How to write an invoice in 5 simple steps (2024)

Whether you are a first-timer creating invoices or you've been in this game a long time, it's important to understand how to write an invoice correctly. In this guide, we show you how to create a professional invoice that will help you get paid on time.


Whether you are a first-timer creating invoices or you’ve been in this game a long time, it’s important to understand how to write an invoice correctly. In this guide, we show you how to create a professional invoice that will help you get paid on time.

You’ve set up a business and sold some goods or services. It’s time to send your first invoice! But how do you do that?

In this guide, you’ll find everything you need to know about invoicing and a step-by-step guide on how to write your first invoice.

We’ll also provide you with some free tools to ease the process, and tips on how to increase your chances of getting paid on time.

Get started with free invoicing

Invoice meaning: What is an invoice?

An invoice (also referred to as a bill) is a document issued by a seller to request payment from a customer.

The document describes what the buyer has purchased and how the seller wants to get paid. It also includes details such as the name and contact information of the seller, a description of the goods sold, prices, and other payment information.

Some people believe that invoices and receipts are the same things.

That’s not true. An invoice is a document asking for payment, while a receipt documents that a payment has been made.

Example: If you go grocery shopping, you will receive a receipt when you have paid. If an electrician does a job at your home, you will receive an invoice for the work done.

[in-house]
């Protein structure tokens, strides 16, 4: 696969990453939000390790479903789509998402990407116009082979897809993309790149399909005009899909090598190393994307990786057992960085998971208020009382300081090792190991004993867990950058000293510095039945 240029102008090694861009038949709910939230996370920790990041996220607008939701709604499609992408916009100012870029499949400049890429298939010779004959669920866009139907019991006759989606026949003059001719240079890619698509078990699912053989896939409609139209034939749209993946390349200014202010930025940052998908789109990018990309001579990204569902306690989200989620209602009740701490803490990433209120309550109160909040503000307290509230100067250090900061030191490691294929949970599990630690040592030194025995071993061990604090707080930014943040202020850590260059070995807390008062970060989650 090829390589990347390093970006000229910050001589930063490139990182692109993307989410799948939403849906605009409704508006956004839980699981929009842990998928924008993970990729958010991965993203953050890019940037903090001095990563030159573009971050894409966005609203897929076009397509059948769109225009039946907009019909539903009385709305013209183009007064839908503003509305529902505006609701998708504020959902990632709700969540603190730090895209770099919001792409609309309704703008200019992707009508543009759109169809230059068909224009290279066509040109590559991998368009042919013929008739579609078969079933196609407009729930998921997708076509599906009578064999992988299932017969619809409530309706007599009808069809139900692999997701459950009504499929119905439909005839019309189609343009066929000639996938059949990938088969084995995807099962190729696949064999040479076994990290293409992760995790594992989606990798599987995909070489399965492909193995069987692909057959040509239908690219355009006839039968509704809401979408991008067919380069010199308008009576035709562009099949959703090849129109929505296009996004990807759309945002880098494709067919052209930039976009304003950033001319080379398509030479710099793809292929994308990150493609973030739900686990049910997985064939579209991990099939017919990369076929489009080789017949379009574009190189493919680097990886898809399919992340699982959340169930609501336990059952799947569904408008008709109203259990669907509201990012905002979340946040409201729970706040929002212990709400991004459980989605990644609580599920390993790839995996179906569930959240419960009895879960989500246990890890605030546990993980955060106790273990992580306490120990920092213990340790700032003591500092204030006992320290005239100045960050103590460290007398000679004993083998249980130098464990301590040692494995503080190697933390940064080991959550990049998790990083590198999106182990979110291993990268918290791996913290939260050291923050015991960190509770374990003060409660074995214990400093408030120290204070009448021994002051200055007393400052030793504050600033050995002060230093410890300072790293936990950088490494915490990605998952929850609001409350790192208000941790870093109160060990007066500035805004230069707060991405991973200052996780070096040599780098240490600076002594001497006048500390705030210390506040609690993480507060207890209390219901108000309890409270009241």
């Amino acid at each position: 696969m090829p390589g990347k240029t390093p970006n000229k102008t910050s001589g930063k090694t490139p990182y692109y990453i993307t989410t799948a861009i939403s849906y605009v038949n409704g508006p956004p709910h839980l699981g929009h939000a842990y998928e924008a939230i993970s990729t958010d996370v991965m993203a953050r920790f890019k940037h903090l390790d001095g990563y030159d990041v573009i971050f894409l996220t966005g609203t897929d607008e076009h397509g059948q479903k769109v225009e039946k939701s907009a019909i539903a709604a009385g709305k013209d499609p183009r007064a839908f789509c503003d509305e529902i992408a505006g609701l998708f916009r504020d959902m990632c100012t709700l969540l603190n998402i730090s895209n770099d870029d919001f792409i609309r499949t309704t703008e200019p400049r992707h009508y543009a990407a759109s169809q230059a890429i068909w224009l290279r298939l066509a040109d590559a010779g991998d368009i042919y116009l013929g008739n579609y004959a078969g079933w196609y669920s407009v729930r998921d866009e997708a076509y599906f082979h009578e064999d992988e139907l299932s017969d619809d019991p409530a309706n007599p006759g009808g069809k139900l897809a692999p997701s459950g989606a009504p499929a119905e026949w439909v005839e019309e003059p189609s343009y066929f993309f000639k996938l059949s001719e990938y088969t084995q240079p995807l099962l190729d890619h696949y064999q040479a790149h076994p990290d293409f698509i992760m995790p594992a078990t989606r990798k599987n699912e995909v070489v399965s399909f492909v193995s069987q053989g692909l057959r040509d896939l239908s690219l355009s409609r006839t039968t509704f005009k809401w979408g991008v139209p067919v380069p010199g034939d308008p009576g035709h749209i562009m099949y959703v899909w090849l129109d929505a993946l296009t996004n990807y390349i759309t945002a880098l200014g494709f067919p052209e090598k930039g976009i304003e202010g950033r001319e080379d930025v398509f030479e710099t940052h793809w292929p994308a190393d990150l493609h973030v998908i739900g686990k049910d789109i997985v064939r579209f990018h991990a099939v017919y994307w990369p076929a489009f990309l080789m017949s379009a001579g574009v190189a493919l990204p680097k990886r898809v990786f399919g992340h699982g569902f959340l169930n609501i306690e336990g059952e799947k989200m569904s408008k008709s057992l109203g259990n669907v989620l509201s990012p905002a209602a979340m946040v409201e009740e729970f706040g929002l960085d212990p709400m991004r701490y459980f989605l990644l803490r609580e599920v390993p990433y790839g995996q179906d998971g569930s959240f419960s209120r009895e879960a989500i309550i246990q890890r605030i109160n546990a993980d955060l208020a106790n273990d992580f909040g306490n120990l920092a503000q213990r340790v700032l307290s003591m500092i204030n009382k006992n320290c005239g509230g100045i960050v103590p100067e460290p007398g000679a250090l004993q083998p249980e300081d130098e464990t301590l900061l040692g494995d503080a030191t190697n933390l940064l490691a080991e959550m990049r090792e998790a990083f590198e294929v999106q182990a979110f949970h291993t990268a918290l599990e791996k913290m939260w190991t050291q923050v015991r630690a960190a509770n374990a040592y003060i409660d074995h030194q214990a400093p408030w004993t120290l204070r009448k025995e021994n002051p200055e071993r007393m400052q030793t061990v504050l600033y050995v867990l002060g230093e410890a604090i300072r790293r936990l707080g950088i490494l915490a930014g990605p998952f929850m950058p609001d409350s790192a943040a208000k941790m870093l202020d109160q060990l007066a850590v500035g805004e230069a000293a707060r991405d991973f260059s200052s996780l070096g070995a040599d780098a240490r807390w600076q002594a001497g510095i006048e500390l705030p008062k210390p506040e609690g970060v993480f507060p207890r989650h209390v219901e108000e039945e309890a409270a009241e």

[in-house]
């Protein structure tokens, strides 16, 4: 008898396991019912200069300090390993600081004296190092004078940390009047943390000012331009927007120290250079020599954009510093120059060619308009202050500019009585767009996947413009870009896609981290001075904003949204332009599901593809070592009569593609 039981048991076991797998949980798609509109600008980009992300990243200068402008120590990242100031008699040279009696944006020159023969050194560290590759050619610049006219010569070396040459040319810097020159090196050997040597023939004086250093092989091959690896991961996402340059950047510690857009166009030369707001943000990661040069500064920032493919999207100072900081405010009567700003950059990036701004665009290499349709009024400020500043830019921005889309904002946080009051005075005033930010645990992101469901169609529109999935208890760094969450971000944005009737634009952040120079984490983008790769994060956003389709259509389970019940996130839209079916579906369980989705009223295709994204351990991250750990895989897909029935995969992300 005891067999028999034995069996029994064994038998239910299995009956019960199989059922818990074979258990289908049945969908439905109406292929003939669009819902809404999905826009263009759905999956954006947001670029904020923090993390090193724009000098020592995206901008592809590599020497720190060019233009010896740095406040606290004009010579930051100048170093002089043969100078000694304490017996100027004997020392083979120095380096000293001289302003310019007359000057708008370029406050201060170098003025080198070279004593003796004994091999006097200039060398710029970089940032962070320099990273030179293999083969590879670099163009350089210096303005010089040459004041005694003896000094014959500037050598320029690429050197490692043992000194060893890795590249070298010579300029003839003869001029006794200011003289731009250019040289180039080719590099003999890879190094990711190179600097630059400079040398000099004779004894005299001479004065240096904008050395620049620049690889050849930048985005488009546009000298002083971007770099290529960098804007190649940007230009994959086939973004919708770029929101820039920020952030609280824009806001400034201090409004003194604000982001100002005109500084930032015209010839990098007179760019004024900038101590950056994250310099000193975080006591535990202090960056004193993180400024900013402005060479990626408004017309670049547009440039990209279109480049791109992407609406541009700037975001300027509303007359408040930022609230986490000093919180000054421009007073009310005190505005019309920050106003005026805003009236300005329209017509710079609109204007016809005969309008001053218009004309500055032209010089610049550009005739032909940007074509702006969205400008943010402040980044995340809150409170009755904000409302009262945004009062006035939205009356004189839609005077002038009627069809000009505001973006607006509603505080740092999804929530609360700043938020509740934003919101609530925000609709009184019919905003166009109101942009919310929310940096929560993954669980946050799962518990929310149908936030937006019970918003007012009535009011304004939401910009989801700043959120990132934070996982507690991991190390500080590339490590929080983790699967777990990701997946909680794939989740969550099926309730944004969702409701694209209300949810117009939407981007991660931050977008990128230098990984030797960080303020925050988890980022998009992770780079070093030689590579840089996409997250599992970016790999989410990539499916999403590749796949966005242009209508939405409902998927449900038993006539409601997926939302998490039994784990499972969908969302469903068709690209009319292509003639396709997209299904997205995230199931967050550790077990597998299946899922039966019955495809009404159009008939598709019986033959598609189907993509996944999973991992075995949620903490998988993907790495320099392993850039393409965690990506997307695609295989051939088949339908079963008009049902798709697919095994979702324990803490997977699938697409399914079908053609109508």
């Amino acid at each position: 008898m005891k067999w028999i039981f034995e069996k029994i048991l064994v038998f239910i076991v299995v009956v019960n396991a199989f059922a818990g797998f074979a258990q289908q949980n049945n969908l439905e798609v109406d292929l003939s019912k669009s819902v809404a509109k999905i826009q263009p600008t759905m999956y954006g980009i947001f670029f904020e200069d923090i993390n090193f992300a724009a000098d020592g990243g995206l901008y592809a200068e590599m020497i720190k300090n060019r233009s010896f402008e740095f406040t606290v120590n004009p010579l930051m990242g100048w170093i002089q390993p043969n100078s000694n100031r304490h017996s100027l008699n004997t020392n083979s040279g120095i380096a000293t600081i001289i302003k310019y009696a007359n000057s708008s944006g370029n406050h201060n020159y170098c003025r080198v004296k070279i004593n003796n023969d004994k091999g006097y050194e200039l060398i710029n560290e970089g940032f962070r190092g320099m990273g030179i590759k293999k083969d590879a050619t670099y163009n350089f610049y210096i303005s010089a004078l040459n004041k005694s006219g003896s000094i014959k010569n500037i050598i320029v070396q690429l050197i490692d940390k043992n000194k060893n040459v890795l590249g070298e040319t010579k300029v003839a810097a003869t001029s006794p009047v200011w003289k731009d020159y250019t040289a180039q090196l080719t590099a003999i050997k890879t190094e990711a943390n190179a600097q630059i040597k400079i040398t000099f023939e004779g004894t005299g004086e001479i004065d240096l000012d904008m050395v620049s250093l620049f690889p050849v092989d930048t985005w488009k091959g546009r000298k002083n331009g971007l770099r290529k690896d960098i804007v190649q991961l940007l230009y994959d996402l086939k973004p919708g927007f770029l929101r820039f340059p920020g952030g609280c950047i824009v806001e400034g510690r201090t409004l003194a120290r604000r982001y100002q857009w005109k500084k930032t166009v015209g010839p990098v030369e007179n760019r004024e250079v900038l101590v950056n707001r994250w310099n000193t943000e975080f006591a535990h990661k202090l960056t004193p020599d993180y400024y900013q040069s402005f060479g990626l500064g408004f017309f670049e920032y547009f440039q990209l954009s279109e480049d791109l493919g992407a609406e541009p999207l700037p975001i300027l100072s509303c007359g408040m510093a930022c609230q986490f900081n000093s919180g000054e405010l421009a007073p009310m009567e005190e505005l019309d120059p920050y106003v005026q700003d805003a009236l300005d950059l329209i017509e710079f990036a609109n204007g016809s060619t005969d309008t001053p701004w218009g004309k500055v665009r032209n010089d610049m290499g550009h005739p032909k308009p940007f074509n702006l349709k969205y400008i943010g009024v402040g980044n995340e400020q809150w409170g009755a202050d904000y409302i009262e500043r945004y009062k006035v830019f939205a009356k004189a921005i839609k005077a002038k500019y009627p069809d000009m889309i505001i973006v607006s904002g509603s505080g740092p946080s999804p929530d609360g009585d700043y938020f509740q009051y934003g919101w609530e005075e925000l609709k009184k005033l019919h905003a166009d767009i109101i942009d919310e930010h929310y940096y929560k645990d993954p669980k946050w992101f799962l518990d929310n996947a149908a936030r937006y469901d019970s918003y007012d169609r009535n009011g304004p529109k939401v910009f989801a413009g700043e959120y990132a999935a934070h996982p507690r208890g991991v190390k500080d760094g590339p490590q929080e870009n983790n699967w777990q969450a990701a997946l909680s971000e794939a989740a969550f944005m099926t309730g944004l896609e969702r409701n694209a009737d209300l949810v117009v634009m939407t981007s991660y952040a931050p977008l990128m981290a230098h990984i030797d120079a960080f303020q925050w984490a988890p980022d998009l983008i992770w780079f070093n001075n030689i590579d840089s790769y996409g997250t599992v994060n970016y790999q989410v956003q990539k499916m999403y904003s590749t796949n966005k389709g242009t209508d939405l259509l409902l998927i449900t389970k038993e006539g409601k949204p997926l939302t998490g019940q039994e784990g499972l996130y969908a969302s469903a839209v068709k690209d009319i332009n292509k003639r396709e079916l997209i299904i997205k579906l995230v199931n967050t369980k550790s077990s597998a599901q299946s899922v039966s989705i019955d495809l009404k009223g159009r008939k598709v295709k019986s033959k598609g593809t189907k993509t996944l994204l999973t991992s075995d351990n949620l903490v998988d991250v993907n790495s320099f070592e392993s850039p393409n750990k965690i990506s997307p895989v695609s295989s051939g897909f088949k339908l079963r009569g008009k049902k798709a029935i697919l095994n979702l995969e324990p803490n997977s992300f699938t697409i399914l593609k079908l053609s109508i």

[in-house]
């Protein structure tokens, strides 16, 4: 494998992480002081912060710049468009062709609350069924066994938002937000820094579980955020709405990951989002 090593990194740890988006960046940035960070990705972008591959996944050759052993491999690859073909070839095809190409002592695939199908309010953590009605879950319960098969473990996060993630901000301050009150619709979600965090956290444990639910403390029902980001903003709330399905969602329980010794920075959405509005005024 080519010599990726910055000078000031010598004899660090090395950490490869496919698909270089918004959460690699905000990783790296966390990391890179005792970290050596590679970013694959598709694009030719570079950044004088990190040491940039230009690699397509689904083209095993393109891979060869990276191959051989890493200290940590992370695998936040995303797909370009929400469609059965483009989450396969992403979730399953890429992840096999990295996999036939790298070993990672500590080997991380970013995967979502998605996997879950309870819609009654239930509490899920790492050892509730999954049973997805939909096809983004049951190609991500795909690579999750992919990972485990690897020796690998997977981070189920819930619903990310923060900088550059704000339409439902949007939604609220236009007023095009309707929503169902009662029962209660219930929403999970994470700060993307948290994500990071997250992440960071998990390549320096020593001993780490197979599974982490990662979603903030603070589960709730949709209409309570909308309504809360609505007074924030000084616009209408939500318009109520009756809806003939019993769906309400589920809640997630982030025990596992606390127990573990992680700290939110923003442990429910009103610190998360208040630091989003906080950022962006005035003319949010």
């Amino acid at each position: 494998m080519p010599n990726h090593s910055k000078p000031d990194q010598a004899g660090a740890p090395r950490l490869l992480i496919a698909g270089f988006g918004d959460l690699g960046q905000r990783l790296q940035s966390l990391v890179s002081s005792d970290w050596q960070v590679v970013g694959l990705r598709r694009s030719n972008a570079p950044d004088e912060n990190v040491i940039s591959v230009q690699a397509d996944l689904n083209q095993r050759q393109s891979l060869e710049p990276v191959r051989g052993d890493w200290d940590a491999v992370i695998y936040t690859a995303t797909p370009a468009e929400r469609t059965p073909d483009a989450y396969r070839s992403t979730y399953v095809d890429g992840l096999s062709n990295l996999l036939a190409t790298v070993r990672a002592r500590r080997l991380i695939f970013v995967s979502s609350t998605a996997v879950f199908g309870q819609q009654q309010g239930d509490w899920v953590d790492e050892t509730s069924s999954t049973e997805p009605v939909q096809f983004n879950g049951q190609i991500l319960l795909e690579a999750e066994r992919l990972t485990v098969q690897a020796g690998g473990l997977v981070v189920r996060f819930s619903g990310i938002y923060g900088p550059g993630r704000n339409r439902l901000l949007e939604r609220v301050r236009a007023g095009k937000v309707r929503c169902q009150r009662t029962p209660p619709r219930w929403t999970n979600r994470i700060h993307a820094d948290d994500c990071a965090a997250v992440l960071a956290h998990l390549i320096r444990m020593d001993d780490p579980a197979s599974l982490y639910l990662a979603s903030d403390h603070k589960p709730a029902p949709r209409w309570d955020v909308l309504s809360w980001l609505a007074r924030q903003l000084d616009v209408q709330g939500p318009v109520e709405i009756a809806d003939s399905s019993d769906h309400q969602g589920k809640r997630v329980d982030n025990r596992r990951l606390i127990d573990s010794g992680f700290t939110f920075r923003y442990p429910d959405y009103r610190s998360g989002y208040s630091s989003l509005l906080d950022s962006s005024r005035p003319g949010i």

See also: Invoice vs. receipt: What’s the difference?

Here is an example of an invoice created in our free cloud-based invoicing software.

Different types of invoices

The most common type of invoice is the sales invoice, which is used to request payments from customers.

In addition, there are other types of invoices, such as:

  • Proforma invoice: A preliminary invoice used to confirm the details of a sale before the goods or services are provided.
  • Recurring invoice: Invoices issued on a regular basis, such as monthly or annually.
  • Past due invoice: An invoice that has not been paid on time and has therefore been resent to the customers (sometimes with additional charges).
  • Credit invoice or credit note: A reverse invoice used to reduce the amount of money that the customers owe the business (mostly used to correct an error or when a customer returns goods).

Conta has free invoice templates that you can download for free and start using today.

What to include when you write an invoice: A brief checklist

In the list below, you will find the most important elements to include when you are making an invoice.

  • a unique invoice number
  • business information including your business name, address, phone number and email
  • the name, address, phone number and email of the customer you’re invoicing
  • the invoice date
  • the due date
  • description of the goods and services you are billing the customer for
  • the amount due
  • payment terms
  • VAT or GST amount if applicable
Get started with free invoicing

Write an invoice, step by step

1. Make your invoice look professional

Using a spreadsheet or invoicing software, you can write an invoice that looks professional, preferably with your company logo too.

Remember to clearly mark your invoice with the word invoice, to improve the likelihood of getting paid on time.

See also: How to build a strong brand for your startup

2. Include company name and important information

Make sure that the recipient knows who sent the invoice. Also make sure to include the customer’s information on the invoice. In most countries, this is required for the invoice to be legally valid.

A quick tip: Invoice software, such as Conta, helps ensure all legally required fields are in place when sending invoices. Try Conta for free.

3. Remember the dates